This article was written in July, 2020 for Project Syndicate where it was finally published on 1st October, 2020.
The global economy suffers from dangerous imbalances. Economic goals for endless ‘growth’ lead to rises in heat-trapping gases that conflict with the earth’s limited capacity to manage rising toxic emissions. Urbanisation, pollution, soil erosion, deforestation, depletion of wildlife, degradation of marine ecosystems – these and other economic activities disturb the equilibrium of nature – humanity’s life support system.
Ecological imbalances are compounded by economic imbalances. The production of gluts of for example, oil, steel, diamonds and cocoa contrast with trends towards under-consumption, driven by falls in global purchasing power. Deflationary pressures are but one of the consequences of over-production and the repression of labour’s share.
Persistent imbalances between countries with large current account surpluses and deficits create tensions and lead to trade wars. Capital account imbalances expose a country’s vulnerability to sudden outflows or sudden stops.
Of even greater concern are global financial imbalances, including apparently boundless private and public credit/debts that eclipse the global income needed to pay down debt. The reckless issuance of credit for spurious activities undertaken by ,for example, ‘Special Purpose Acquisition Companies’ (SPACs) that borrow to finance “undertakings which shall in due time be revealed” – has led to a proliferation of financial bubbles.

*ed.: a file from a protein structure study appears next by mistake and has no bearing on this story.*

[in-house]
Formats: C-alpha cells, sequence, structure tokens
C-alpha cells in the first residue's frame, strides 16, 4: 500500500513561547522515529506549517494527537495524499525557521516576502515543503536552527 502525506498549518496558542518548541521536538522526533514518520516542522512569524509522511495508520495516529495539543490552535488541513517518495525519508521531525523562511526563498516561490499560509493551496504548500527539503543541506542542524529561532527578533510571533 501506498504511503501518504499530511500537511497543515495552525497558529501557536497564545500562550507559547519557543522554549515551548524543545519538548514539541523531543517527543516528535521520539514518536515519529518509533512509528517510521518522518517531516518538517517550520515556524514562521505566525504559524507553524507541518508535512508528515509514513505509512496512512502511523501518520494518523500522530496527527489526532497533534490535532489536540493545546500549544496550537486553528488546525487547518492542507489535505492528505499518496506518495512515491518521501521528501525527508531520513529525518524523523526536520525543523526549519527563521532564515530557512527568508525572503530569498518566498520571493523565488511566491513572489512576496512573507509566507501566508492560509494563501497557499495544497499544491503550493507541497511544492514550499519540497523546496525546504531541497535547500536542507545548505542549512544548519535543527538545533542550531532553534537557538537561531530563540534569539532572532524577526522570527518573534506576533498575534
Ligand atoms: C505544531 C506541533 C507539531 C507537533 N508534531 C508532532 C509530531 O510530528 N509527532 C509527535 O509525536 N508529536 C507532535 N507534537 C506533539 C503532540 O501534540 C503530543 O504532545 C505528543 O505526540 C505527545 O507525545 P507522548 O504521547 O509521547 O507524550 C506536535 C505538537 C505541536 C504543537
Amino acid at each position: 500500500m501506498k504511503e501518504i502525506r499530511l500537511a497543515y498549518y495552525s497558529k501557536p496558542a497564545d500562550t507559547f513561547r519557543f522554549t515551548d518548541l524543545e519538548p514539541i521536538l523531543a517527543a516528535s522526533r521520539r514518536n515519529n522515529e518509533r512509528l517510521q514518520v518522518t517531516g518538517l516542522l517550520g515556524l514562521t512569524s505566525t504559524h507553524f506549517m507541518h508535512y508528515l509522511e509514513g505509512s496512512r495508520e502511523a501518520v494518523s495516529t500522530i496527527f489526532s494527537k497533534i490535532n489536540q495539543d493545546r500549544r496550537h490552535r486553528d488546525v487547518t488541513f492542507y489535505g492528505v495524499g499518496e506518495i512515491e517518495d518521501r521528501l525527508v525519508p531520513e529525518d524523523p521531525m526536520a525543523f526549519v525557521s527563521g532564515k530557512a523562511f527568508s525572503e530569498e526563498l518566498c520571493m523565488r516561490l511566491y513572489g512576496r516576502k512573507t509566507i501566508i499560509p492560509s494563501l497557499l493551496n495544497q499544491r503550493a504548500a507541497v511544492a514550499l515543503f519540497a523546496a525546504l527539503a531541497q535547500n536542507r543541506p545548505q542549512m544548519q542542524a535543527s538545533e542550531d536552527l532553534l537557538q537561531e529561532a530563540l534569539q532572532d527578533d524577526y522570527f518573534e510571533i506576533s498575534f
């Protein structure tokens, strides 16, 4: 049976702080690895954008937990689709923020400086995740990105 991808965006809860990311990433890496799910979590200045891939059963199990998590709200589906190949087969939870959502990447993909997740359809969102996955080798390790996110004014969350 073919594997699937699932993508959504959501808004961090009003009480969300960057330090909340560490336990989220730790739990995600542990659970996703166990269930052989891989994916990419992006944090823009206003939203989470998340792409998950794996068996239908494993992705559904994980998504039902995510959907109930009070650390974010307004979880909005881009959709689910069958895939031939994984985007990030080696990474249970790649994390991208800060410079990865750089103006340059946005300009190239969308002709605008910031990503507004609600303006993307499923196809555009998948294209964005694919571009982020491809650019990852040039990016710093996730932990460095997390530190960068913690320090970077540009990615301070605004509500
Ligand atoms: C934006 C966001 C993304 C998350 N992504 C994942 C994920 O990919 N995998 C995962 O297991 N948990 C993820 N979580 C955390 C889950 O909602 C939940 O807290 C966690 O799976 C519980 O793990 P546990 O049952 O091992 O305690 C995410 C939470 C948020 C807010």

The system has generated historically unprecedented imbalances in wealth – a feature, not a bug. Capital wields vastly greater power over the economy than labour. Global plutocrats lord it over a global precariat, as Guy Standing explains. Imbalances in economic power between OECD nations and poorer nations have led to an alarming rise in global political tensions.
The structure of the system is so unstable that in 2020 it took a tiny microbe just a few months to topple the whole global economy. To be collapsed by one microbe can be considered careless; to be unprepared for future shocks is downright reckless. While scientists advise that future climate and pandemic shocks are already in the pipeline, societies and governments are stoically unprepared to act to prevent or mitigate shocks.
Financial, ecological and trade imbalances can be traced back to the man-made (sic) ‘architecture’ of the international financial system. Insofar as there is conscious design, it is of a ‘structure’ whose architect or engineer is ‘the invisible hand’ of capital markets. Its implied, if not overt purpose: to prioritise and protect the interests of international creditors, investors and speculators. Its construction bears a close resemblance to the ‘barbaric relic’ that was the nineteenth century gold standard, designed then to protect the interests of the world’s biggest creditor, the City of London.